Migration is as natural as hummingbirds flying south for the winter.
“Migratory” pairs the migration of plants and animals with human movement for survival.
Developed by Mexico City artist Minerva Cuevas, the exhibition spans the networks and creative environments between Ciudad Juárez and El Paso.
Cuevas asked multiple artists to submit their work, creating a mural, prints, video, glass and the book “The Migratory Yellow Pages/La Seccíon Amarilla de la Migracíon” in the Stanlee and Gerald Rubin Center for the Visual Arts at the University of Texas at El Paso. Filled with contributions from local and international visual artists, writers and organizations, the book provides information for migrants to have a welcoming journey.
The show runs at 516 ARTS through Dec. 31.
“She decided to focus on migration in a very broad way,” said Kerry Doyle, Rubin Center director and curator, in a telephone interview from El Paso. “She did a number of interviews with people and she invited them to create works that talk about the migration process.”
The contributors include artists as well as botanists and environmentalists.
Cuevas’ digital image “Migration is Natural,” tangled with fronds and foliage, serves as both a logo and poster for the show, Doyle said.
“All species migrate for their survival,” she said.
The instantly recognizable baby skunk Flower from “Bambi” symbolizes the text “Yes it could even happen to you,” Cuevas’ 2022 mural.
That stimulus could stem from politics or climate change.
“The line is from ‘Bambi,’ ” Doyle said. “Everybody in Mexico recognizes this simplified Disney style.”
Paul Mirocha of Tucson, Arizona drew a migration map showing paths swirling across the globe.
“He was one of the scores of artists that contributed to the ‘Migratory Yellow Pages,’ ” Doyle said.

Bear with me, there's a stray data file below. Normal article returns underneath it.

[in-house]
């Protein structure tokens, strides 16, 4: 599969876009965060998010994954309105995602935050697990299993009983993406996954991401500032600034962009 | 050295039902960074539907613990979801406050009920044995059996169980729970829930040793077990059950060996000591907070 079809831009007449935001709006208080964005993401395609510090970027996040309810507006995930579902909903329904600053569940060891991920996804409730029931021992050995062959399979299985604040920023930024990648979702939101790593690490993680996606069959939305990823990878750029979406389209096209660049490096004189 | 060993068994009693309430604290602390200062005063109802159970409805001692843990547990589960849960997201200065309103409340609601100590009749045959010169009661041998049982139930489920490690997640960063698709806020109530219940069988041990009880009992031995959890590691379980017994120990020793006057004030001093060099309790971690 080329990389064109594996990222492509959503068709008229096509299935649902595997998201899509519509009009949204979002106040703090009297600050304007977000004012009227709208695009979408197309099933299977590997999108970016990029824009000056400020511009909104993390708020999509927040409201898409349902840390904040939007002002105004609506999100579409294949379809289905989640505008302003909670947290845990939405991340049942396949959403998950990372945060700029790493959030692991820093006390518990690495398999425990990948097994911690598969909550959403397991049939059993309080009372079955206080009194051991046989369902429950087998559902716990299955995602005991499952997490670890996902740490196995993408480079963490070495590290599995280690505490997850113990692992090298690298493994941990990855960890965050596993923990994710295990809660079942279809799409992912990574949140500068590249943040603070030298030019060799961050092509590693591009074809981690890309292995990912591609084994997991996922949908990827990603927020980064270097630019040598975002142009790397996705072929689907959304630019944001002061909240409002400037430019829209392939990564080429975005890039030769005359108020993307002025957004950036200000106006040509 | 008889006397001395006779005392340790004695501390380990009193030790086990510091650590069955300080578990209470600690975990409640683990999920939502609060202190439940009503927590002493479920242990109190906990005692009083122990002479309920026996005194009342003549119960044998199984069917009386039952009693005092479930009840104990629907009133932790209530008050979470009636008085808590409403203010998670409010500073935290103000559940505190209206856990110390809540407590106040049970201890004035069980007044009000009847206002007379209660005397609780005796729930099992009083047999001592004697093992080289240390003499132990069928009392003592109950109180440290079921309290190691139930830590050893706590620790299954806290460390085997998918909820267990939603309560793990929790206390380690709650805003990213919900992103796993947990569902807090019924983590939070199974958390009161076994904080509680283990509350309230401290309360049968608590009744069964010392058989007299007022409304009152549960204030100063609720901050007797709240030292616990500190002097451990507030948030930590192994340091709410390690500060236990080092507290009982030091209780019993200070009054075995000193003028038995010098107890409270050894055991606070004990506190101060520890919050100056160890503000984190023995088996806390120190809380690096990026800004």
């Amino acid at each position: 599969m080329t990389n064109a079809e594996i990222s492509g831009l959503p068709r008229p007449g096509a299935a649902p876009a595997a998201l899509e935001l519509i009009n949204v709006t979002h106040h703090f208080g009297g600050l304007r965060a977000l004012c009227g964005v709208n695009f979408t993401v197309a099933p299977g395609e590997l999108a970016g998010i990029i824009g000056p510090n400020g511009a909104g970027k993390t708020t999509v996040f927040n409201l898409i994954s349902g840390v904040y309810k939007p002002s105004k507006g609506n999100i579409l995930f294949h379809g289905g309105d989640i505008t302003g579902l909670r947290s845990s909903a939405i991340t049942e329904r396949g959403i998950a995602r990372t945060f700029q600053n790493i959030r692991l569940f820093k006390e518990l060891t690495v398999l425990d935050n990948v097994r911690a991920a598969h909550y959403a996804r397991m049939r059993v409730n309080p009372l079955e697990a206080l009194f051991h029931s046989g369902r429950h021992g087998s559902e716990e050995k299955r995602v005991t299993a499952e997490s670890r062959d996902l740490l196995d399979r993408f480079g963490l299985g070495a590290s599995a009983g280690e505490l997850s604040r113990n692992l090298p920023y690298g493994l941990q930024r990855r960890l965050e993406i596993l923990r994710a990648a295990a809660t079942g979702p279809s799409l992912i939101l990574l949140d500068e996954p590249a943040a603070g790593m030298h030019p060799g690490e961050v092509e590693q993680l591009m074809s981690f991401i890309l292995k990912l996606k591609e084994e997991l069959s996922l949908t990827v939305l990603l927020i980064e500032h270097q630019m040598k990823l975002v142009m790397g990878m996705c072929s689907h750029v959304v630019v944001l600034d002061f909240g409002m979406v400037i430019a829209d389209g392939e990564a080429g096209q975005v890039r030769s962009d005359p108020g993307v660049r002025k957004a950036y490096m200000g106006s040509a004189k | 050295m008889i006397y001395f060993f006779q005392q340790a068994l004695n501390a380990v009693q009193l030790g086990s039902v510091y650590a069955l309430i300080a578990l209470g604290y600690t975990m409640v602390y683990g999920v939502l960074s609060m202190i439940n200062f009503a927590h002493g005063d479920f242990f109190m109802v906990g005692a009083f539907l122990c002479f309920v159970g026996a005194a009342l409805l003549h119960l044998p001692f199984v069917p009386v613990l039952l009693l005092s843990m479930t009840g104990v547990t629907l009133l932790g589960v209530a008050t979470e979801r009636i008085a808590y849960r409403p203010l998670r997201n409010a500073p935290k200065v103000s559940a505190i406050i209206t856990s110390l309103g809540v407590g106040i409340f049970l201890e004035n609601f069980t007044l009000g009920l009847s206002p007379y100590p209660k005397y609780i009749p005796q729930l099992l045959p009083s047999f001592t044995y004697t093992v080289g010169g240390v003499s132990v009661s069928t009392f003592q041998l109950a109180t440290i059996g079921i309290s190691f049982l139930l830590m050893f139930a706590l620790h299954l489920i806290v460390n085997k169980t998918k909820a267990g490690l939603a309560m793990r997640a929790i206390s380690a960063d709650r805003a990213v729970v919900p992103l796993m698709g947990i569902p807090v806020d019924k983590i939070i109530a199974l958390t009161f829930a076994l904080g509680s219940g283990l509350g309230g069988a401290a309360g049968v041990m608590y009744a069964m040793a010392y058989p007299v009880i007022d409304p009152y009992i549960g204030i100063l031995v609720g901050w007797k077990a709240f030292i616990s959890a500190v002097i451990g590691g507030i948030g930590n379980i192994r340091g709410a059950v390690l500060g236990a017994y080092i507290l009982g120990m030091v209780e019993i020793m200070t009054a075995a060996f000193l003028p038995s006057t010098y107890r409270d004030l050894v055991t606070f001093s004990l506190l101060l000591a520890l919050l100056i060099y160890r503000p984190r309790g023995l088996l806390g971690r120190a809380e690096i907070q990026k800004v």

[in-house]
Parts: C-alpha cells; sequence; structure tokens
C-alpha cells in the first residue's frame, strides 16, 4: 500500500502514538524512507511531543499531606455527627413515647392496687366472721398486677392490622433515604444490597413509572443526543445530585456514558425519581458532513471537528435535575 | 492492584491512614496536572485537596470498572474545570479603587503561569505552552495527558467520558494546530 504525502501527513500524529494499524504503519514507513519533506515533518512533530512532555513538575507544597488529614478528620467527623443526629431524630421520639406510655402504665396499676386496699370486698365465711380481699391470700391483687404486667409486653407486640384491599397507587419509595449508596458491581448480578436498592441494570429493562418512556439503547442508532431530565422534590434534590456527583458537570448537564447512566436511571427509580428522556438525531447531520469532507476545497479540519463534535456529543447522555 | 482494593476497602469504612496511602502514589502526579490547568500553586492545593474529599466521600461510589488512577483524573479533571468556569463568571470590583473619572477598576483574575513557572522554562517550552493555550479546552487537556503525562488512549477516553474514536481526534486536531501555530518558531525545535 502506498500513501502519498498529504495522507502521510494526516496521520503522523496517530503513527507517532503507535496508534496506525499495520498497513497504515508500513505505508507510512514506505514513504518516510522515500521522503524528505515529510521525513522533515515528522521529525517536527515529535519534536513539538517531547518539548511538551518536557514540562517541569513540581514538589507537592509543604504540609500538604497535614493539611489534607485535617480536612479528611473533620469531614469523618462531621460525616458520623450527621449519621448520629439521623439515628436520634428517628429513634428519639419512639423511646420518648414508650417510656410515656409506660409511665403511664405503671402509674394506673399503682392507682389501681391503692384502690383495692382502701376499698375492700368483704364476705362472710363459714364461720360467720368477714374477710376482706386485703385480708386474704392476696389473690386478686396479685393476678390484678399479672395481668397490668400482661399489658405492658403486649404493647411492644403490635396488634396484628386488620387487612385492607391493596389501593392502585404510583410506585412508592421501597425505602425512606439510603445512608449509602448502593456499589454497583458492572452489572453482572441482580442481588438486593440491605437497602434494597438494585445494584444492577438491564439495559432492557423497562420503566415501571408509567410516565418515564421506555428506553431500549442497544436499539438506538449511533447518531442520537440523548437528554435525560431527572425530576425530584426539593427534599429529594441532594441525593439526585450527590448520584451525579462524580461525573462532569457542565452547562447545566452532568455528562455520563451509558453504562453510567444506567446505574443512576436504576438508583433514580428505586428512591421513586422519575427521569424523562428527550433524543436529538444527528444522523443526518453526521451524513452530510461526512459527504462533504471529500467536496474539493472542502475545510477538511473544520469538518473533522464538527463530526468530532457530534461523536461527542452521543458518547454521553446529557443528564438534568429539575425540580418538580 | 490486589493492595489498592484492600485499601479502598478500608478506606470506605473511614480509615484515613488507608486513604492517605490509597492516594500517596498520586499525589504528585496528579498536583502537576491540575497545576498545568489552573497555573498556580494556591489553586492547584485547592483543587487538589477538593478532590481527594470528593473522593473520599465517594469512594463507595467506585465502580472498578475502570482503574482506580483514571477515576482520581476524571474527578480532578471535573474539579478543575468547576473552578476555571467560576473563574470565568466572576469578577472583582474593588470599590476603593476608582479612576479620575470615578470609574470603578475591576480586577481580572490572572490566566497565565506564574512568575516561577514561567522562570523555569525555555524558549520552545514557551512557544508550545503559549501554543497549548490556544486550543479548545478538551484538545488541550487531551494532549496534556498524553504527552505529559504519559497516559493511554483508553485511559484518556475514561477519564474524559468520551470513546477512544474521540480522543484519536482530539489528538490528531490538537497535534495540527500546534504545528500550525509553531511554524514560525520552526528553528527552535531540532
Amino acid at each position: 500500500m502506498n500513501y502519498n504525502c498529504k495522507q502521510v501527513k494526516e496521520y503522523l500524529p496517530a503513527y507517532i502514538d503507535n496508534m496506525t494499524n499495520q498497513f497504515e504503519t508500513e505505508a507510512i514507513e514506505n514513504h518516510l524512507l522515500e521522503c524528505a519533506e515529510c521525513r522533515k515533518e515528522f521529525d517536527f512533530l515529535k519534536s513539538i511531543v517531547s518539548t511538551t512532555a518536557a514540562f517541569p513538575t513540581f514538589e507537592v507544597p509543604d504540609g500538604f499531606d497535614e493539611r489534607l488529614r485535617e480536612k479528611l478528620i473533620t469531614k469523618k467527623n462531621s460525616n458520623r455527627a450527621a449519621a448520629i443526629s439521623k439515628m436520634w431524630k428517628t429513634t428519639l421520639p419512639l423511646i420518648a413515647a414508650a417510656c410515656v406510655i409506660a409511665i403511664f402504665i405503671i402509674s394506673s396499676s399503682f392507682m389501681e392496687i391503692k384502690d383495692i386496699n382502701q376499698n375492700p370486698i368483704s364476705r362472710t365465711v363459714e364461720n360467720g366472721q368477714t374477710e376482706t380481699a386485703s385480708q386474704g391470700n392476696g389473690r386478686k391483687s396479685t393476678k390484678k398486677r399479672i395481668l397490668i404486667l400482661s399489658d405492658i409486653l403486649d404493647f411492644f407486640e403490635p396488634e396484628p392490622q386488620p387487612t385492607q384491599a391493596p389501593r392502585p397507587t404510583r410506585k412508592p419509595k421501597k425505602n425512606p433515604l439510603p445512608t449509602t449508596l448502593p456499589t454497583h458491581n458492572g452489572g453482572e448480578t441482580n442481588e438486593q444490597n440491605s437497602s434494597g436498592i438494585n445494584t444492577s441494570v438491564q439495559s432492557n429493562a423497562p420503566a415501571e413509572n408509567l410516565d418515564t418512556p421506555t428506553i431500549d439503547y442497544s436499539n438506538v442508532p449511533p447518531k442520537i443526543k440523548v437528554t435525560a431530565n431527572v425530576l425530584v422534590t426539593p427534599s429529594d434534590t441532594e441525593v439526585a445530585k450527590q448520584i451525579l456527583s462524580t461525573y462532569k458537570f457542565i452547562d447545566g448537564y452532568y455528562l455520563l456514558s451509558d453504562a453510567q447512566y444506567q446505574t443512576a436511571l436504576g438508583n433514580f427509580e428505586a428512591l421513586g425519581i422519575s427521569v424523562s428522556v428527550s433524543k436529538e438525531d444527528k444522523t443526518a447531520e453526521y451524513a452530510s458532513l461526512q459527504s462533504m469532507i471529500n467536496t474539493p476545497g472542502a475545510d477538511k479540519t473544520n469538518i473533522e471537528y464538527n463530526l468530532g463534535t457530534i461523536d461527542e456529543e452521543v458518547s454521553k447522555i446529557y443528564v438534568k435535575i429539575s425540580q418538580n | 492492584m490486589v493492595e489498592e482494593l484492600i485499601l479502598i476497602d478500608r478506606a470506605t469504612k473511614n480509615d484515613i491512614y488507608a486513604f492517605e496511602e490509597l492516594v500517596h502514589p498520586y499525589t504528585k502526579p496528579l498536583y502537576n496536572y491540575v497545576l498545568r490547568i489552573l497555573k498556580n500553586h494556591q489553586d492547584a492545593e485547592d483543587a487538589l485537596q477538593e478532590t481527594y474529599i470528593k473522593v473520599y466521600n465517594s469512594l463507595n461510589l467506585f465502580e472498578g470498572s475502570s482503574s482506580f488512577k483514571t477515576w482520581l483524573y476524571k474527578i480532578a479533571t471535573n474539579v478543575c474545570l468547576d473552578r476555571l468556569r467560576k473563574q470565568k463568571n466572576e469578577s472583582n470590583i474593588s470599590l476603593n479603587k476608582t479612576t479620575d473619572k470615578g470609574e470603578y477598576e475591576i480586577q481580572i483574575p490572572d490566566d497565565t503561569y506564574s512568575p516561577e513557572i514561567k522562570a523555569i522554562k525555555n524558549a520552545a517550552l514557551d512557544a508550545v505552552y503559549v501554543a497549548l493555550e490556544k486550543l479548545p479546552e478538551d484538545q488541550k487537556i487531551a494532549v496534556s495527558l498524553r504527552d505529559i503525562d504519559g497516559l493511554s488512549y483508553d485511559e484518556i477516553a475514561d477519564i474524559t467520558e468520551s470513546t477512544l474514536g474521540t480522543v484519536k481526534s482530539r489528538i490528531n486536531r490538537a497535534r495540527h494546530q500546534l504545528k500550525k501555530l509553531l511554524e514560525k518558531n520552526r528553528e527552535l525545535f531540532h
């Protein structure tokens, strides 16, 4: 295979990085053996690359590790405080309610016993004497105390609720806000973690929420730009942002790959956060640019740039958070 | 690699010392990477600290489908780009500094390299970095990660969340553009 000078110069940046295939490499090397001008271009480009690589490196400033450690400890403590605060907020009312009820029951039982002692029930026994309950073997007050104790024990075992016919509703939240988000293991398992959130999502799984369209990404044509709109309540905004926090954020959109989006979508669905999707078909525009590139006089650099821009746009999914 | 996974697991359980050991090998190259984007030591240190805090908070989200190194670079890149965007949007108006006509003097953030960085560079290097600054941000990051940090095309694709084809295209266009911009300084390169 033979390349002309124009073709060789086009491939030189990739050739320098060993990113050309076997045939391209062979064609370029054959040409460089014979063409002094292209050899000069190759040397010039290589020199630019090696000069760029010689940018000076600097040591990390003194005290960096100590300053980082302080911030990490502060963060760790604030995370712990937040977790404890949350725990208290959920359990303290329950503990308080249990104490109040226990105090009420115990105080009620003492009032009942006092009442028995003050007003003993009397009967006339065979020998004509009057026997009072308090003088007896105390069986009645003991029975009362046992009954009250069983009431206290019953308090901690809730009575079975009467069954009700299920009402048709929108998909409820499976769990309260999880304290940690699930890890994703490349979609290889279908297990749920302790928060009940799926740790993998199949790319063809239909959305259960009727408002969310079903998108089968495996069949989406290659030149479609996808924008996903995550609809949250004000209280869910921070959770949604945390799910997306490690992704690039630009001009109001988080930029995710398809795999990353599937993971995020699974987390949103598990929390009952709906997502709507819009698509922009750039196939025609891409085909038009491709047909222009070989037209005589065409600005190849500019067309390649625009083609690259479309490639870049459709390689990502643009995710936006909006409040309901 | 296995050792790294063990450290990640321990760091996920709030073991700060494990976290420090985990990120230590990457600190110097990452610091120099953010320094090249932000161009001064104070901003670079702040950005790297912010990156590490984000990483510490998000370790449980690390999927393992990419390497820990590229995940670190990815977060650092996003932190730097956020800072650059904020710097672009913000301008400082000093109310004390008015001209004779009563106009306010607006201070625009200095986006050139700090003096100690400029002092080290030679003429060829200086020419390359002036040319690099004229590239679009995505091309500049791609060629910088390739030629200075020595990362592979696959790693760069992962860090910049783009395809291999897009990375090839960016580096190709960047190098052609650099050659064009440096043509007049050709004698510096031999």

Denver’s Mikala Aragon Sterling drew cartoon animals using inkjet print on paper – bighorn sheep, antelope and owls.
Animals have migrated across history as well as borders.
The delicate glass animal menagerie Cuevas collected emerged from the historic Cristales de Chihuahua Glass Factory in Juárez. The collection features elephants, a swan and a bear.
“She wanted to hearken back in time to when Juárez was a tourist destination,” Doyle explained. “She found all these stories about people seeing the glass blowing.”
At UTEP, visitors recognized figures from their grandparents’ home. Cuevas collected many of the items on eBay.
The poster “No One Is Illegal since always & forever” was submitted by a migrants’ rights group in London from their Right to Remain campaign.
Unlike many artists, Cuevas believes in making art without full authorship, Doyle said.
“She believes art is something that can and should be collaborative.”
Cuevas is a conceptual and socially engaged artist who develops projects in response to politically-charged events. She has shown her work in more than a dozen solo exhibitions in New York, Berlin, Mexico City and London. Her work has been part of group exhibitions in major museums worldwide, including the San Francisco Museum of Modern Art; Museo Jumex, Mexico City; the Guggenheim Museum, New York; and the Musée d’Art Moderne de la Ville de Paris, among others.